Ten years after a public inquiry into the worst hospital scandal of the 1990s called for children's heart surgery to be concentrated in fewer, larger centres, a committee representing every NHS trust in England yesterday finally made the first move to implement it.
Sir Ian Kennedy's 2001 inquiry into the Bristol children's heart surgery disaster, in which scores of babies died or were maimed by sub-standard treatment, concluded that lives had been sacrificed to maintain the hospital's status as a specialist heart unit and to keep the funding that went with it.
Yesterday, at a public meeting in London, the Joint Committee of Primary Care Trusts (JCPCT) called for the closure of four, and possibly five, of the existing 11 units carrying out paediatric cardiac surgery to maintain patient safety.
Two further reviews were conducted following the Kennedy inquiry and a follow-up report by him ranking the units was published yesterday, but the decade-long negotiations highlight the immense challenge faced by those who would "modernise" the NHS.
The hospitals earmarked to lose children's heart surgery will be selected from among the Freeman in Newcastle, Leeds General Infirmary, Glenfield in Leicester, Oxford Radcliffe (which stopped operating last year after several deaths), Southampton General and the Royal Brompton, one of three units in London.
Those designated for an expanded service are Alder Hey in Liverpool, Birmingham Children's, Bristol Children's, Guy's and Great Ormond Street in London.
Yesterday's announcement triggered immediate protests from the units targeted for closure, who warned patients and families would face longer travelling times and hospitals could be "destabilised" by the domino effect on other services, such as intensive care.
But the opening salvos in the battle were rejected by Leslie Hamilton, former president of the Society of Cardiothoracic Surgeons and vice-chair of the steering group for the JCPCT. He said paediatric cardiac surgery at Cardiff and Edinburgh had recently been stopped and services concentrated elsewhere and the same arguments about destabilisation had been used yet the knock-on effects had been minimal.
"In Sweden, they have reduced their units from four to two. In Canada, most paediatric cardiac surgery is now done in Toronto. Germany is talking about it and other countries are watching us. Politicians are looking at this process as a model for other re-configurations," he said.
The delay in implementing the 2001 Kennedy recommendations demonstrates how hard "reconfiguring" services can be. The proposals are out for consultation until July and are certain to be hard fought. It has been recognised for years that hospitals must maintain a minimum patient throughput to ensure doctors and surgeons maintain their skills, currently put at around 500 operations a year for children's heart surgery. With 3,600 operations annually in the UK, the arithmetic dictates a maximum of seven children's cardiac surgery units.
But closing services, especially successful ones, is never going to be a vote winner, even with the backing of the Royal College of Surgeons and other medical organisations, as in this case.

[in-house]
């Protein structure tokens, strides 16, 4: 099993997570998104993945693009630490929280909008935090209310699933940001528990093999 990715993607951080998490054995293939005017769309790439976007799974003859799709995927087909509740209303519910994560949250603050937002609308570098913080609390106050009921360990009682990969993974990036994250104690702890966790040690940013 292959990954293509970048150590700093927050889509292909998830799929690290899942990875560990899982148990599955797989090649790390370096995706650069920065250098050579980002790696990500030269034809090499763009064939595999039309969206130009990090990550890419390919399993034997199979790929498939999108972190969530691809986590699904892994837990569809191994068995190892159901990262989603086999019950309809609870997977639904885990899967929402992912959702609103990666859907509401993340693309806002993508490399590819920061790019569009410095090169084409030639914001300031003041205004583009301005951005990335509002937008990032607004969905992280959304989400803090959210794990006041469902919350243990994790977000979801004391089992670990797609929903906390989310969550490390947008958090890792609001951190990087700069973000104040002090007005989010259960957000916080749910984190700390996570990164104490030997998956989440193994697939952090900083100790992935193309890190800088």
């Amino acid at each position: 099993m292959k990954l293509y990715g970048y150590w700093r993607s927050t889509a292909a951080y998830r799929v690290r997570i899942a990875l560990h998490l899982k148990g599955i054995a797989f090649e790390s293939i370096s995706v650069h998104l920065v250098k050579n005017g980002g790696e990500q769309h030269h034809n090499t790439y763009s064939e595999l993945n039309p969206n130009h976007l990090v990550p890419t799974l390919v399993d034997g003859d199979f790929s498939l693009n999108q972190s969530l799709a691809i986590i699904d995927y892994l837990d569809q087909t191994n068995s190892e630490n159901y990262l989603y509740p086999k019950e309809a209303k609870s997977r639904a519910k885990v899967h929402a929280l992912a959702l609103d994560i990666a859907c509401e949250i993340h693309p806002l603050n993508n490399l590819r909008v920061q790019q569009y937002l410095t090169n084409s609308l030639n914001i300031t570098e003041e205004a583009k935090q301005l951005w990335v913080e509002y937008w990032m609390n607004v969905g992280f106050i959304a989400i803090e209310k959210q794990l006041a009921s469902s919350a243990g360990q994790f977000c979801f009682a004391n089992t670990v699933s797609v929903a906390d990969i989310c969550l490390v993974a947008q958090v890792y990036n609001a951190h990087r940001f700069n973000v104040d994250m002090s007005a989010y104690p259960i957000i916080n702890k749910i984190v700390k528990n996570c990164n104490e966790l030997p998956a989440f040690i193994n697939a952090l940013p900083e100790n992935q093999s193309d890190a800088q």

In a briefing document yesterday, the Royal Brompton said it was the third largest UK centre for paediatric cardiac surgery with a mortality rate less than half the average and that closing an already successful service would waste NHS money. It blamed its being targeted for closure on "a desire by civil servants to sacrifice one London centre so that [others] would fall into line."
In Leeds, Labour MP Hilary Benn protested at the proposed closure of the Leeds General Infirmary unit. "I have seen for myself the great work that the team at the Leeds General Infirmary unit do. We need to support them by keeping it open," he said.
Mr Hamilton was confident the reconfiguration would go ahead.
Case study: 'Quality of service is what matters'
Ben Hall had four operations in the first three years of his life to correct a congenital heart defect. His parents regularly made the 70-mile trip to Birmingham Children's Hospital from their home in Chester, a journey that could take up to four hours. Now 14, Ben is "absolutely brilliant", according to Louise, his mother.
"He was born with a single ventricle and because of the complexity of his condition there were only two centres, in London and Birmingham, that could operate on him. I am very pleased he is alive and doing so well and that is down to the expertise at Birmingham."
Ms Hall, 44, attended the public meeting in London yesterday to decide future provision of paediatric cardiac surgery as a trustee of the charity Little Hearts Matter, part of the Children's Heart Federation that supports affected families.
She said: "You will always have parents saying their surgeon is the best, but this is about national standards – it is not about saying this centre is wonderful because it has saved my child. The way to ensure standards are as high as possible is by concentrating services.
"The most important thing is, even in those hospitals where the surgery will close, the cardiology service will continue. The cardiological support is the day-to-day service on which parents depend and it is not closing. An enormous amount of work has been done on how to sustain the quality of the service."
Ms Hall, a teacher and her husband, Duncan, have two other boys, Sam, 17 and Alfie, two, who are unaffected.